Urban Outfitters was recently told to pull an online underwear ad featuring a skinny model from its United Kingdom site. Advertising regulators claimed that the model’s “inner thigh gap” promoted an image that was “irresponsible and harmful,” because the model was “too skinny.” Those same advertising regulators in the United Kingdom had received complaints from citizens in the U.K. about the photo. The ad showed a pair of polka-dot bikini briefs, and the complaints said that the model who was pictured from the waist down was “unhealthily thin,” according to the agency’s ruling.
Urban Outfitters was ordered to take down the advertisement as a result. Urban Outfitters online underwear pages show small pictures of models from their waists to their thighs. A lot of the images show a gap between the thighs, but the pulled picture (shown below) caused a controversy.
In its adjudication, the Advertising Authority explained its ruling.
“The [Advertising Standards Authority] considered that the model was very thin, and noted, in particular, that there was a significant gap between the model’s thighs, and that her thighs and knees were a similar width. We considered that the model looked underweight in the picture. We understood that Urban Outfitters’ target market was young people and considered that using a noticeably underweight model was likely to impress upon that audience that the image was representative of the people who might wear Urban Outfitters’ clothing, and as being something to aspire to. We therefore concluded that the ad was irresponsible.”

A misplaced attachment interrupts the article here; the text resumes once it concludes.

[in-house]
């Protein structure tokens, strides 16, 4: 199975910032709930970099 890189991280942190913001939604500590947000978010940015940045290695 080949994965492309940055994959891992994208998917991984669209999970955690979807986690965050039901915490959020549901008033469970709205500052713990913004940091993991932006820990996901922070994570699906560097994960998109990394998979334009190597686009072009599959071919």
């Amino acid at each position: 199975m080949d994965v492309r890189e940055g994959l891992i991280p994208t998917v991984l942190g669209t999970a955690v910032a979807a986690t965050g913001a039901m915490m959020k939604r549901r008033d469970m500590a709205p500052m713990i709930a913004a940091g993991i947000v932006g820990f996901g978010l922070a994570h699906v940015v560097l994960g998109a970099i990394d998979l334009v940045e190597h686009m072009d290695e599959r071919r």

Urban Outfitters reportedly responded that although the model was thin, they did not think that she was underweight. The “inner thigh gap” has become trendy for women and girls who believe that having a space between their inner thighs while standing is considered ideal.
Urban Outfitters expanded on their opinion that the ad wasn’t inappropriate.
“They added that it was common practice to use slim models in the underwear industry, but they did not consider that the model was underweight or unhealthily thin; they considered she had a naturally tall and slim physique.
There are, of course, two sides to the debate. Model Nikki French said no one should be surprised by a skinny model in a clothing ad.
“That’s the way our society is. We promote those skinny models. The majority of models are really thin and the agents will only take you if you are a specific size. It’s the way it’s been ingrained in the fashion industry.”
On the flip side, Lynn Grefe, president of the National Eating Disorders Association in the United States, says it’s not “normal” to encourage such unattainable body types.
“People come in different shapes and sizes. These images fuel the fire of eating disorders and poor self body image and advertisers should have to take more responsibility.”
What do think? Should government agencies and citizen’s groups decide what advertisers can and can’t do? Should companies be barred from utilizing “too skinny” models in their ads?